As we became aware of the internet as the site of countless research operations, we adopted the term “simulation” to describe our own method. To what extent are our gazes simulating other gazes on the same images? The gaze of a potential recruit, a terrorist, a journalist, an NGO worker gathering evidences of war crimes, or any other internet user who encounters ISIS media online? We want our activity to depicting the desktop as a site for an endless array of unseen searches.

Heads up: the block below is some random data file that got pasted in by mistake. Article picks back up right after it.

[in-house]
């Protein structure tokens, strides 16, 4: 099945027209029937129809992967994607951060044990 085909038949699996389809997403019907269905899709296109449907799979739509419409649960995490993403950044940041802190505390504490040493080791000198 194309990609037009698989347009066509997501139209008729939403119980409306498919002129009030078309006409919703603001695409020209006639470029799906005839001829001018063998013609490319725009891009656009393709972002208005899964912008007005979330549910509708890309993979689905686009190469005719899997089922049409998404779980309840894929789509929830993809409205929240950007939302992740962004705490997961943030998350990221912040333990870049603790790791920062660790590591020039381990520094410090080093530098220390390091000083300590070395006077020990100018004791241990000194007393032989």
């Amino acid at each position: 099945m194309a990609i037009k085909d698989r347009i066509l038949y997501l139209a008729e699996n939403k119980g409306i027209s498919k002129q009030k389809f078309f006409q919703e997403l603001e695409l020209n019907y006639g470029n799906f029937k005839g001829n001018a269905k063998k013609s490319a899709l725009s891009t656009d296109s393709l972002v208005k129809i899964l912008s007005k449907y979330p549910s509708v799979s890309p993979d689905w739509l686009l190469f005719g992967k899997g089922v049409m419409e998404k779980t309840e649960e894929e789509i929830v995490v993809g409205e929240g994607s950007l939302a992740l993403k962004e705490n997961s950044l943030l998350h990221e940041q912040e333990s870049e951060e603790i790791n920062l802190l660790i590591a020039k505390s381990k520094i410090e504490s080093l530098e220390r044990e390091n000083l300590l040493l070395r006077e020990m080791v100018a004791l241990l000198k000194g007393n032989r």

At the same time we do not claim to speak for anyone other than ourselves. For this reason we term our investigations “poor simulations.” ‘Poor’ in the sense of the modest means of our research, stringing together bits and pieces of data. ‘Poor’ - to recall Hito Steyerl’s reflections about the politics of “poor images” - in the sense that our investigations don’t produce economically or militarily valuable insights about our subjects. ‘Poor’ in the sense that our research is not conducted with an air of professional authority, as it contains false leads, unscientific methods, misdirections and dead ends. But these qualities of poorness bear values of their own. They reflect the poorness of the everyday knowledge acquisition online, in all its perilous messiness. Rather than delivering facts in an impeccable package, we are more concerned with unpacking the truths within our own efforts to understand.